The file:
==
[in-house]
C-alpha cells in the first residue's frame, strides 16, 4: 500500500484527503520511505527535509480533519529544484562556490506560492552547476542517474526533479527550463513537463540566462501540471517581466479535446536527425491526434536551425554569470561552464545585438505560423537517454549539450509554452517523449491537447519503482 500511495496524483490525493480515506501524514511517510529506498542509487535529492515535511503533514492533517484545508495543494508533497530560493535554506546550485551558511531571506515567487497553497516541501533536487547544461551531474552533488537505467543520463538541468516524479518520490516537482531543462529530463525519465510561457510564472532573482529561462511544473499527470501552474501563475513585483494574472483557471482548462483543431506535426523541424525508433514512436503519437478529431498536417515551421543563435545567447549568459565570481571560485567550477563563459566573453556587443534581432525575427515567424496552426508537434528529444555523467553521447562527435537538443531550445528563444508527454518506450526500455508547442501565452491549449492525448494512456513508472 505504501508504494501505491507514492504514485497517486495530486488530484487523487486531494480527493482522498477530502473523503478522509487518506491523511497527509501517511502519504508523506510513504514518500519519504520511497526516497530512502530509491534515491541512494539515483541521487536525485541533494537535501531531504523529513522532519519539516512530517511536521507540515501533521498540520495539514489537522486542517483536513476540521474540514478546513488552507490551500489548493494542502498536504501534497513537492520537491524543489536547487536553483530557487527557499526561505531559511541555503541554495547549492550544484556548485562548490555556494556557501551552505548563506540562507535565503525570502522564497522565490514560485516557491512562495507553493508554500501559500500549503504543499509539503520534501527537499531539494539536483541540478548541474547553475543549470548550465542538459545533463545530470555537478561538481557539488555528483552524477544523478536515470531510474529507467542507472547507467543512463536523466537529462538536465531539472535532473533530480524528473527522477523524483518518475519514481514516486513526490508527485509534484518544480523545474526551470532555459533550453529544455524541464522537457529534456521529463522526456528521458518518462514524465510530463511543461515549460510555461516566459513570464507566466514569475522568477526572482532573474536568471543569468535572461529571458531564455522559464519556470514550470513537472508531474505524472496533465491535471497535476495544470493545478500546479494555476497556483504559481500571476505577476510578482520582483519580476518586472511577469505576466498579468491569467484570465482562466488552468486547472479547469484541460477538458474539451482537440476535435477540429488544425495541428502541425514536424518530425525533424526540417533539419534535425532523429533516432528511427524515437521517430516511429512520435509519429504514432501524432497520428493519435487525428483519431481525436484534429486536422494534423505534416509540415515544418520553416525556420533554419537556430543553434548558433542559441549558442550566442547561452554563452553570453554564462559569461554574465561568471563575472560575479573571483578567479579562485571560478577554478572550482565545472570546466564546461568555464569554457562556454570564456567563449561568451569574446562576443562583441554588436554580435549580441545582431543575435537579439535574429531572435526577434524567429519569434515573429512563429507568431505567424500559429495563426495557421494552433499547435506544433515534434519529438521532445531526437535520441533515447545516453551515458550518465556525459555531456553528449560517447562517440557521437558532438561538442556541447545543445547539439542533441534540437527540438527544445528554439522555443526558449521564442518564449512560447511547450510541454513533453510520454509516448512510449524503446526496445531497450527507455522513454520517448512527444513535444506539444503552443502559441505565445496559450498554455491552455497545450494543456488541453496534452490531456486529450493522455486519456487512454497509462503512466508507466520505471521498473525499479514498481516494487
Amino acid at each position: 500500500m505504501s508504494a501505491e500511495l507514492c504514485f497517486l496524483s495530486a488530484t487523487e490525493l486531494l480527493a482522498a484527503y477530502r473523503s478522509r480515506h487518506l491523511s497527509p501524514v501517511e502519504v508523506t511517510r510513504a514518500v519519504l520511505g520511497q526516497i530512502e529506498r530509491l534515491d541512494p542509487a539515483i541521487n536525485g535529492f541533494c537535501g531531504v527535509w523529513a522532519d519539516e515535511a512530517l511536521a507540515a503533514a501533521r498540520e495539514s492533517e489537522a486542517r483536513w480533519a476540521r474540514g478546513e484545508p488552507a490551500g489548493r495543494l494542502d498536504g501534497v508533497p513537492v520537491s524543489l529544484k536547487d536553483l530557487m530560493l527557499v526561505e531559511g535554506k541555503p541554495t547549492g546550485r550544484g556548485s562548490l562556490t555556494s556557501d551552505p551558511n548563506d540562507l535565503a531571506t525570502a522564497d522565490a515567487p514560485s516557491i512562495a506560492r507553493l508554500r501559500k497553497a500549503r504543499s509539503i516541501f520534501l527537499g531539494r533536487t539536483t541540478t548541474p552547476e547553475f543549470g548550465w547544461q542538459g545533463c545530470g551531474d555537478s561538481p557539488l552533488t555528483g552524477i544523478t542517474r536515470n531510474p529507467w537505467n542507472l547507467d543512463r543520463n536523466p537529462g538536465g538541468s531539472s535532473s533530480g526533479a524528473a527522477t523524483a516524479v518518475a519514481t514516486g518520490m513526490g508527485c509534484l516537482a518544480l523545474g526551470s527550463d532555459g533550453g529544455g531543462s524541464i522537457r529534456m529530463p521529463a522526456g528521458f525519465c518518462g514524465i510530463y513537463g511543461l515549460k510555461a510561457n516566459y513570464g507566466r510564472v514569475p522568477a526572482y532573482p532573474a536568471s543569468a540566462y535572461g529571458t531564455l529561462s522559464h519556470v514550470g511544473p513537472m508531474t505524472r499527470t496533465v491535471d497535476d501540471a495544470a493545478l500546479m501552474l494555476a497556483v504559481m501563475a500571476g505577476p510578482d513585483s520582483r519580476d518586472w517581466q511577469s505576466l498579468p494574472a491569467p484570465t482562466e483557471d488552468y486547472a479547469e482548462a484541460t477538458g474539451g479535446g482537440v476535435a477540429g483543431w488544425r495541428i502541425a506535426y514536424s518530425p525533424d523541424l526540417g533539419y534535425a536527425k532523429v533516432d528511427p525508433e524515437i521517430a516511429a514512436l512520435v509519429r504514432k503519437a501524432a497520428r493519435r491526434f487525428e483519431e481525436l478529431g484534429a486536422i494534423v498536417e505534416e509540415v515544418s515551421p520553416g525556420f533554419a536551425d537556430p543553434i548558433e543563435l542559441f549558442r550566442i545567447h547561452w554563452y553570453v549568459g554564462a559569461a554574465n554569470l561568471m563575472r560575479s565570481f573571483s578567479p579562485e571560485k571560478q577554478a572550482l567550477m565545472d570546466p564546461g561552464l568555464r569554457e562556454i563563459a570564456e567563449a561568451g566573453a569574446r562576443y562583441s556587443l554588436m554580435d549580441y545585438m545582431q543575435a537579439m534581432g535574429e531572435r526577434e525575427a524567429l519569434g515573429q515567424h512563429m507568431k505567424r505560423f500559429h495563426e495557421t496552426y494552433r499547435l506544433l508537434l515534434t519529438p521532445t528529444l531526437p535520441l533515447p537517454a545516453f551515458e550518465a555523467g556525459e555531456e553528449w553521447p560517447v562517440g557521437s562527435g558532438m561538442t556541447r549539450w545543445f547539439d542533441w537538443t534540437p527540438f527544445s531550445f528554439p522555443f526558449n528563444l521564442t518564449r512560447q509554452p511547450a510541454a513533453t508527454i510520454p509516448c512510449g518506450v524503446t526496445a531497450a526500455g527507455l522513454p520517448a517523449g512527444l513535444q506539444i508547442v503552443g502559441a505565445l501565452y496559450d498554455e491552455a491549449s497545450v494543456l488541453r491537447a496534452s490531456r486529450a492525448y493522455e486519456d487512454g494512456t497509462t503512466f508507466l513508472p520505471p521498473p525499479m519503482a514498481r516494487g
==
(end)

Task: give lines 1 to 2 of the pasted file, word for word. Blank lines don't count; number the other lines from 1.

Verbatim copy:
[in-house]
C-alpha cells in the first residue's frame, strides 16, 4: 500500500484527503520511505527535509480533519529544484562556490506560492552547476542517474526533479527550463513537463540566462501540471517581466479535446536527425491526434536551425554569470561552464545585438505560423537517454549539450509554452517523449491537447519503482 500511495496524483490525493480515506501524514511517510529506498542509487535529492515535511503533514492533517484545508495543494508533497530560493535554506546550485551558511531571506515567487497553497516541501533536487547544461551531474552533488537505467543520463538541468516524479518520490516537482531543462529530463525519465510561457510564472532573482529561462511544473499527470501552474501563475513585483494574472483557471482548462483543431506535426523541424525508433514512436503519437478529431498536417515551421543563435545567447549568459565570481571560485567550477563563459566573453556587443534581432525575427515567424496552426508537434528529444555523467553521447562527435537538443531550445528563444508527454518506450526500455508547442501565452491549449492525448494512456513508472 505504501508504494501505491507514492504514485497517486495530486488530484487523487486531494480527493482522498477530502473523503478522509487518506491523511497527509501517511502519504508523506510513504514518500519519504520511497526516497530512502530509491534515491541512494539515483541521487536525485541533494537535501531531504523529513522532519519539516512530517511536521507540515501533521498540520495539514489537522486542517483536513476540521474540514478546513488552507490551500489548493494542502498536504501534497513537492520537491524543489536547487536553483530557487527557499526561505531559511541555503541554495547549492550544484556548485562548490555556494556557501551552505548563506540562507535565503525570502522564497522565490514560485516557491512562495507553493508554500501559500500549503504543499509539503520534501527537499531539494539536483541540478548541474547553475543549470548550465542538459545533463545530470555537478561538481557539488555528483552524477544523478536515470531510474529507467542507472547507467543512463536523466537529462538536465531539472535532473533530480524528473527522477523524483518518475519514481514516486513526490508527485509534484518544480523545474526551470532555459533550453529544455524541464522537457529534456521529463522526456528521458518518462514524465510530463511543461515549460510555461516566459513570464507566466514569475522568477526572482532573474536568471543569468535572461529571458531564455522559464519556470514550470513537472508531474505524472496533465491535471497535476495544470493545478500546479494555476497556483504559481500571476505577476510578482520582483519580476518586472511577469505576466498579468491569467484570465482562466488552468486547472479547469484541460477538458474539451482537440476535435477540429488544425495541428502541425514536424518530425525533424526540417533539419534535425532523429533516432528511427524515437521517430516511429512520435509519429504514432501524432497520428493519435487525428483519431481525436484534429486536422494534423505534416509540415515544418520553416525556420533554419537556430543553434548558433542559441549558442550566442547561452554563452553570453554564462559569461554574465561568471563575472560575479573571483578567479579562485571560478577554478572550482565545472570546466564546461568555464569554457562556454570564456567563449561568451569574446562576443562583441554588436554580435549580441545582431543575435537579439535574429531572435526577434524567429519569434515573429512563429507568431505567424500559429495563426495557421494552433499547435506544433515534434519529438521532445531526437535520441533515447545516453551515458550518465556525459555531456553528449560517447562517440557521437558532438561538442556541447545543445547539439542533441534540437527540438527544445528554439522555443526558449521564442518564449512560447511547450510541454513533453510520454509516448512510449524503446526496445531497450527507455522513454520517448512527444513535444506539444503552443502559441505565445496559450498554455491552455497545450494543456488541453496534452490531456486529450493522455486519456487512454497509462503512466508507466520505471521498473525499479514498481516494487